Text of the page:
A New Jersey public school teacher who instructed her third-grade students to write “get well” letters to a convicted cop killer was fired at a raucous school board meeting that stretched into the wee hours of Wednesday morning, despite her pleas that “there’s a community behind me.”
"Even when I heard that the letters were written...because of compassion, you could've written to somebody in a nursing home."
- Gloria Stewart, Orange, NJ resident
Marylin Zuniga, a first-year teacher who drew widespread condemnation for assigning her young charges the task of writing to Mumia Abu-Jamal, was canned at the meeting of the Orange Board of Education, the Star-Ledger of Newark reported.
Zuniga, who taught at Forest Street Elementary School, told board members prior to their hasty vote to can her that she has broad support from around the country, the newspaper reported.
"There's people around the nation who support me, who believe I need to be reinstated and I believe that I need to be reinstated,” Zuniga said. “My students need me in the classroom. My students have requested that I come back to the classroom."
Abu-Jamal, a 61-year-old serving a life sentence for the 1981 murder of Philadelphia Police Officer Daniel Faulkner, is a self-styled poet who became a darling of celebrities and activists while on death row. His sentence was later commuted to life without parole, and he was suffering from complications from diabetes when Zuniga assigned the task.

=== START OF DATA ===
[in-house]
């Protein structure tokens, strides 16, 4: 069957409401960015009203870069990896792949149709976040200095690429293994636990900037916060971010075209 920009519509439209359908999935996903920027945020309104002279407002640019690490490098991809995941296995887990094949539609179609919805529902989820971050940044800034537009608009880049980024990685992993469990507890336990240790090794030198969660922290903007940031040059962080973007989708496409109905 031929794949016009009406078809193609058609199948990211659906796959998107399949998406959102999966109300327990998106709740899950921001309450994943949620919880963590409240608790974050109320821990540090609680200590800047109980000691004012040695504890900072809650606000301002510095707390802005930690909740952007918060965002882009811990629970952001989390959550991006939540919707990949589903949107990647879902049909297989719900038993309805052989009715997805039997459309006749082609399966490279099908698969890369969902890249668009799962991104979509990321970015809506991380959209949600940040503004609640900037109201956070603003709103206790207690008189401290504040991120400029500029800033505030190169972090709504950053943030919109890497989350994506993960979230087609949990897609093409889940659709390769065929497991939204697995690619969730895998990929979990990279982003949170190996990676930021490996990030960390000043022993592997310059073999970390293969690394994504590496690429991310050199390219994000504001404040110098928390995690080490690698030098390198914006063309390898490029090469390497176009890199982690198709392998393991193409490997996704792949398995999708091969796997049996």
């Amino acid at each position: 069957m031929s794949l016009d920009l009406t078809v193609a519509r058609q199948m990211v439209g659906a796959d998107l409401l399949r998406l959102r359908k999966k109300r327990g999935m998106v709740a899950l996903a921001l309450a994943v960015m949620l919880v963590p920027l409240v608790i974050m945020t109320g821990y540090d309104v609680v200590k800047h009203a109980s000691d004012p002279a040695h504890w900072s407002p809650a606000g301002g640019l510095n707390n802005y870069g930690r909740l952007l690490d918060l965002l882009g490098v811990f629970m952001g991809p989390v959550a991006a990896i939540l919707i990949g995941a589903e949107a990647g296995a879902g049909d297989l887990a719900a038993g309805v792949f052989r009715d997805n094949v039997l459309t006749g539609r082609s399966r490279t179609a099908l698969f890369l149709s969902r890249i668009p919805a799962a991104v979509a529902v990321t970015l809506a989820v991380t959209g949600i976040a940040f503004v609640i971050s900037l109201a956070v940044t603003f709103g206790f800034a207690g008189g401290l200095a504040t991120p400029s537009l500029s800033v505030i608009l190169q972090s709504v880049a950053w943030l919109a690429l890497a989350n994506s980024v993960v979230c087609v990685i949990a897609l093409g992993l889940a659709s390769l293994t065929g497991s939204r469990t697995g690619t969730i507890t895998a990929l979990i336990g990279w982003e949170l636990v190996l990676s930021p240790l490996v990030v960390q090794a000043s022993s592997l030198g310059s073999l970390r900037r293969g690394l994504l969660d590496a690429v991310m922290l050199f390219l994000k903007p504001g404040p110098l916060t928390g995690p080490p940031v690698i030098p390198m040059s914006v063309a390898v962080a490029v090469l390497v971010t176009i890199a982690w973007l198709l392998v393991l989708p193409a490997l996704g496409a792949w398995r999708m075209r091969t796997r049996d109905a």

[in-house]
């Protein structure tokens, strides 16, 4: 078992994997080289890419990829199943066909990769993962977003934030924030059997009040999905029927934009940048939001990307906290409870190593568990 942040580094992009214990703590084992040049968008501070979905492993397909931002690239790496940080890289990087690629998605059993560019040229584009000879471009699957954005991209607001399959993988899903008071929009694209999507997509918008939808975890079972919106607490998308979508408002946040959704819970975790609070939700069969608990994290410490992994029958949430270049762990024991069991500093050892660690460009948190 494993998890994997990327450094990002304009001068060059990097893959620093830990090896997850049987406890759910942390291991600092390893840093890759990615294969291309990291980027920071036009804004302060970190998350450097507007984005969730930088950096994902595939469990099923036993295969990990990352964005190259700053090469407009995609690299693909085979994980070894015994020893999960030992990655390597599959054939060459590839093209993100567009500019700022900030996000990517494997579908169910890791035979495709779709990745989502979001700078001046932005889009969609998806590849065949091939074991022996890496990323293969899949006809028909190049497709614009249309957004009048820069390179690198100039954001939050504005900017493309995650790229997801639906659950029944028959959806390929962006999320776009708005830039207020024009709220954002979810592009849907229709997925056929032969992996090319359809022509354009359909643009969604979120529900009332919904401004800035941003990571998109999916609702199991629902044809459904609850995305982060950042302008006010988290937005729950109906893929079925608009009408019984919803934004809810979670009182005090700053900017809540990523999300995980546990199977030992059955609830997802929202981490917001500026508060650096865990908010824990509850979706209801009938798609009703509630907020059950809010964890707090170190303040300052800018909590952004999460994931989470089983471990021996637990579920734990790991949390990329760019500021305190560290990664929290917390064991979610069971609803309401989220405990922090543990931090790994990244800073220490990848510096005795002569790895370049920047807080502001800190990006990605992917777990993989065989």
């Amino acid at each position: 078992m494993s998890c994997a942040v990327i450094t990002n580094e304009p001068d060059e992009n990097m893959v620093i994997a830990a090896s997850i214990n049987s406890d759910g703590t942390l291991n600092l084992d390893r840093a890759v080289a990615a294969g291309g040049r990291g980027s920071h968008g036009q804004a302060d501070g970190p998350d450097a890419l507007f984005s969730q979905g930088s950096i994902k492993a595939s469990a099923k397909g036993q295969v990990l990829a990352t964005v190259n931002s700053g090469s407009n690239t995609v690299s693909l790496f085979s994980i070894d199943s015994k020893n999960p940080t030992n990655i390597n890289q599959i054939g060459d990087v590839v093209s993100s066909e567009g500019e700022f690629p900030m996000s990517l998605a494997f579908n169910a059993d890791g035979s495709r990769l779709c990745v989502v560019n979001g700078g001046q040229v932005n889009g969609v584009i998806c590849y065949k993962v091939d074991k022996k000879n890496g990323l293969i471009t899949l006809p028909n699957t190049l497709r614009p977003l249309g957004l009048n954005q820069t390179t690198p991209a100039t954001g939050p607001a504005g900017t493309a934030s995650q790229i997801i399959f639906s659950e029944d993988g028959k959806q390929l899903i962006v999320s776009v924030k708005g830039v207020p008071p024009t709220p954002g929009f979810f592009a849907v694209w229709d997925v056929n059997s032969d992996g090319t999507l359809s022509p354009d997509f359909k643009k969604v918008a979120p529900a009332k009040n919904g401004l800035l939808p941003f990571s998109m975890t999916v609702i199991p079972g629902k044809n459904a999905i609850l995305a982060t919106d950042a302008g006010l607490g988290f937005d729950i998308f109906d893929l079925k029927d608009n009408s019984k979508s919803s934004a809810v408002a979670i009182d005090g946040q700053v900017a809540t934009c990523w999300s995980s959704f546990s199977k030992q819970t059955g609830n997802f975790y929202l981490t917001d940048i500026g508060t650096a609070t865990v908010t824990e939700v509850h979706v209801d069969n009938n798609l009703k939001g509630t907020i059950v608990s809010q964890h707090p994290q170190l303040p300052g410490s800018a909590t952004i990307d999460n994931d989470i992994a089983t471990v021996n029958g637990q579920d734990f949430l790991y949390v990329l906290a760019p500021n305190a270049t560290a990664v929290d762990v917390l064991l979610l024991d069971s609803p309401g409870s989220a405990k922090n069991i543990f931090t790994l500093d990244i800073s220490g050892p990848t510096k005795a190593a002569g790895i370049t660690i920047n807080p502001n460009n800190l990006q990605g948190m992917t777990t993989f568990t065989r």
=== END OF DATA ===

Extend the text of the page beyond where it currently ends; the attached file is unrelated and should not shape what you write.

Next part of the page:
The vote to fire Zuniga occurred after several hours of public speakers, many of whom praised Zuniga for teaching her students to have compassion for a man who killed a police officer. Abu-Jamal killed Faulkner during a routine traffic stop of Abu-Jamal’s brother. At trial, several witnesses reported seeing Abu-Jamal kill Faulkner, and two witnesses said Abu-Jamal confessed to the killing, saying, "I shot the mother---er, and I hope the mother---er dies."
Although the abrupt vote left meeting attendees unsure of what had happened, Orange Superintendent Ronald Lee confirmed that Zuniga was fired in an email to the Star-Ledger.
"As this is a personnel issue, I have no further comments on this matter," Lee wrote.
Zuniga’s attorney, Alan Levine, told the newspaper Zuniga is now considering legal action to challenge her firing.
Several speakers at the meeting, including Essex County Freeholder President Britnee Timberlake, praised Zuniga.
“You ought to be ashamed of yourself for trying to crucify her," Timberlake said.
But Orange resident Gloria Stewart told the board that Zuniga did not deserve to keep her job.
"Even when I heard that the letters were written...because of compassion, you could've written to somebody in a nursing home," Stewart said. "You could've written to someone else that was sick to show compassion."